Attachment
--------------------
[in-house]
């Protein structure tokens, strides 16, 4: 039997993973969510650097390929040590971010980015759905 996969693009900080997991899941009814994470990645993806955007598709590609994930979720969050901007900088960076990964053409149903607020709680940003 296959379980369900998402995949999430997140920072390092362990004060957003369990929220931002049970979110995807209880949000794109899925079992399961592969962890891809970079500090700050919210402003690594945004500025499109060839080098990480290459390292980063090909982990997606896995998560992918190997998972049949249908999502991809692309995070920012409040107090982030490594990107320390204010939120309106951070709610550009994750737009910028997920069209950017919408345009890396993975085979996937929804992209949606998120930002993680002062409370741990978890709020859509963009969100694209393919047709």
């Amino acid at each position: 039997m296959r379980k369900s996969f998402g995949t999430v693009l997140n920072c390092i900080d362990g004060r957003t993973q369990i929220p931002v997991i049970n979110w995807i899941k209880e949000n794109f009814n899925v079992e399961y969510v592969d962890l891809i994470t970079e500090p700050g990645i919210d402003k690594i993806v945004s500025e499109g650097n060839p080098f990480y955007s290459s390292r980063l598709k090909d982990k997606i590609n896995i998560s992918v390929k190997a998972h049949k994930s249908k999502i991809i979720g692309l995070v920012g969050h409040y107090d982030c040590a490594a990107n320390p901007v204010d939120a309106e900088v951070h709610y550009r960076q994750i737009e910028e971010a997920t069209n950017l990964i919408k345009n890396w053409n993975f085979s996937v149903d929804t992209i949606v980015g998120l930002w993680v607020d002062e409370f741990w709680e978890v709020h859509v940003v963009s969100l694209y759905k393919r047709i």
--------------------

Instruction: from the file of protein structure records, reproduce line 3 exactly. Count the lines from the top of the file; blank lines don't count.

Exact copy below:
């Amino acid at each position: 039997m296959r379980k369900s996969f998402g995949t999430v693009l997140n920072c390092i900080d362990g004060r957003t993973q369990i929220p931002v997991i049970n979110w995807i899941k209880e949000n794109f009814n899925v079992e399961y969510v592969d962890l891809i994470t970079e500090p700050g990645i919210d402003k690594i993806v945004s500025e499109g650097n060839p080098f990480y955007s290459s390292r980063l598709k090909d982990k997606i590609n896995i998560s992918v390929k190997a998972h049949k994930s249908k999502i991809i979720g692309l995070v920012g969050h409040y107090d982030c040590a490594a990107n320390p901007v204010d939120a309106e900088v951070h709610y550009r960076q994750i737009e910028e971010a997920t069209n950017l990964i919408k345009n890396w053409n993975f085979s996937v149903d929804t992209i949606v980015g998120l930002w993680v607020d002062e409370f741990w709680e978890v709020h859509v940003v963009s969100l694209y759905k393919r047709i």